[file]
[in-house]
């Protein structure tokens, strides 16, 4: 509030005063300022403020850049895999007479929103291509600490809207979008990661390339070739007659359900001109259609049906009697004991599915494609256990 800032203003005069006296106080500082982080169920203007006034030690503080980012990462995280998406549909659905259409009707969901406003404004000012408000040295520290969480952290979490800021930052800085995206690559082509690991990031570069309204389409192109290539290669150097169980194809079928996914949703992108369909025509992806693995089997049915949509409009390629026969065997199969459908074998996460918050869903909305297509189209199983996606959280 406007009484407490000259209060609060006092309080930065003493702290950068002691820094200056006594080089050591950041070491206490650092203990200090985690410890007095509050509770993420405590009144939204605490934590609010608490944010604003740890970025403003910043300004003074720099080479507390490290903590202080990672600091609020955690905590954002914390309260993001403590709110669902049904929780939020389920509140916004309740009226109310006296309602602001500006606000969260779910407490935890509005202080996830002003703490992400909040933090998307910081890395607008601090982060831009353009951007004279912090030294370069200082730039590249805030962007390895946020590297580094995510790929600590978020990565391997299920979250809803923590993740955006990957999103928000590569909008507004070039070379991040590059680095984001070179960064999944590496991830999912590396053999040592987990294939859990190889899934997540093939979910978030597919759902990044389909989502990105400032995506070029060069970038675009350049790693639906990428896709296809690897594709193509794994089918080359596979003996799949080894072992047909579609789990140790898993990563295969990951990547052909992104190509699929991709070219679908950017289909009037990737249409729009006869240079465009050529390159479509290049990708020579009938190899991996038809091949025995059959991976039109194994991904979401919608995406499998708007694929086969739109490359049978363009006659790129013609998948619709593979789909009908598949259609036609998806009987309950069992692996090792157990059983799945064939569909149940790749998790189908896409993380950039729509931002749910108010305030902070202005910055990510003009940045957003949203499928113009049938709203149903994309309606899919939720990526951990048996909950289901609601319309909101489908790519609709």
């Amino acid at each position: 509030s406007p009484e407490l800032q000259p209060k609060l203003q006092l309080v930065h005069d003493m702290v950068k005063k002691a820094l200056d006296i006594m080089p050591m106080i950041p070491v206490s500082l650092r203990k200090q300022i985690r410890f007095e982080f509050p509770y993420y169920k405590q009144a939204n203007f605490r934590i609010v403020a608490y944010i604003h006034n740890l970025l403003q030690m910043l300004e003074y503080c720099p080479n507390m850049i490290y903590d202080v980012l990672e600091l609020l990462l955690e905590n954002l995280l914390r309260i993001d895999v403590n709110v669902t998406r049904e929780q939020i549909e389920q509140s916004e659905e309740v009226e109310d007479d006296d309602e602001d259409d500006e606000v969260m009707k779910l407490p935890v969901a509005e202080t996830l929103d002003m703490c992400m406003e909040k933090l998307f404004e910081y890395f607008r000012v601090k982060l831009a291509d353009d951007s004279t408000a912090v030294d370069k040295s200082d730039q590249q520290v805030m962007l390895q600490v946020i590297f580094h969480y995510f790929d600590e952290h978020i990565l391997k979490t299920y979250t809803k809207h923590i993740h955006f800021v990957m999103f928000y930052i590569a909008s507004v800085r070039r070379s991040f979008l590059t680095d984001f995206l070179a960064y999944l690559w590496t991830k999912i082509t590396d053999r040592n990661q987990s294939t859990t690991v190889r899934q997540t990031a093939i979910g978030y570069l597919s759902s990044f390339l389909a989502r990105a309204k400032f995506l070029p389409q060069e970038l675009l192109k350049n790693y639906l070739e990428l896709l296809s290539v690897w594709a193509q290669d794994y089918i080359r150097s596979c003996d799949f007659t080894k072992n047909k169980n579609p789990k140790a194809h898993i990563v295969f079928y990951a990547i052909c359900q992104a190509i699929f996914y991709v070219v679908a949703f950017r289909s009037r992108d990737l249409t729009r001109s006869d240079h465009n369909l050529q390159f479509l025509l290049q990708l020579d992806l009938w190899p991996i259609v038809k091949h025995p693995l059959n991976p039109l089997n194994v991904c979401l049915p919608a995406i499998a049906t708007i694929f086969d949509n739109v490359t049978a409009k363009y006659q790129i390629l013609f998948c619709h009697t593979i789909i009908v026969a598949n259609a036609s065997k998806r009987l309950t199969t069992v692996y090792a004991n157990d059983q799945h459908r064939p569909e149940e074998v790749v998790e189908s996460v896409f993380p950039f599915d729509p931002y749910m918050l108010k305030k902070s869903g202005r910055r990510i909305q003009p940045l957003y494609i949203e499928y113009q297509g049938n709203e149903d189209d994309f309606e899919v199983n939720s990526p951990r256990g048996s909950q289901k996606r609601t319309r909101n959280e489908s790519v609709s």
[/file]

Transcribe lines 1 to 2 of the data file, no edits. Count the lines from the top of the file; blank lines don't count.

[in-house]
């Protein structure tokens, strides 16, 4: 509030005063300022403020850049895999007479929103291509600490809207979008990661390339070739007659359900001109259609049906009697004991599915494609256990 800032203003005069006296106080500082982080169920203007006034030690503080980012990462995280998406549909659905259409009707969901406003404004000012408000040295520290969480952290979490800021930052800085995206690559082509690991990031570069309204389409192109290539290669150097169980194809079928996914949703992108369909025509992806693995089997049915949509409009390629026969065997199969459908074998996460918050869903909305297509189209199983996606959280 406007009484407490000259209060609060006092309080930065003493702290950068002691820094200056006594080089050591950041070491206490650092203990200090985690410890007095509050509770993420405590009144939204605490934590609010608490944010604003740890970025403003910043300004003074720099080479507390490290903590202080990672600091609020955690905590954002914390309260993001403590709110669902049904929780939020389920509140916004309740009226109310006296309602602001500006606000969260779910407490935890509005202080996830002003703490992400909040933090998307910081890395607008601090982060831009353009951007004279912090030294370069200082730039590249805030962007390895946020590297580094995510790929600590978020990565391997299920979250809803923590993740955006990957999103928000590569909008507004070039070379991040590059680095984001070179960064999944590496991830999912590396053999040592987990294939859990190889899934997540093939979910978030597919759902990044389909989502990105400032995506070029060069970038675009350049790693639906990428896709296809690897594709193509794994089918080359596979003996799949080894072992047909579609789990140790898993990563295969990951990547052909992104190509699929991709070219679908950017289909009037990737249409729009006869240079465009050529390159479509290049990708020579009938190899991996038809091949025995059959991976039109194994991904979401919608995406499998708007694929086969739109490359049978363009006659790129013609998948619709593979789909009908598949259609036609998806009987309950069992692996090792157990059983799945064939569909149940790749998790189908896409993380950039729509931002749910108010305030902070202005910055990510003009940045957003949203499928113009049938709203149903994309309606899919939720990526951990048996909950289901609601319309909101489908790519609709």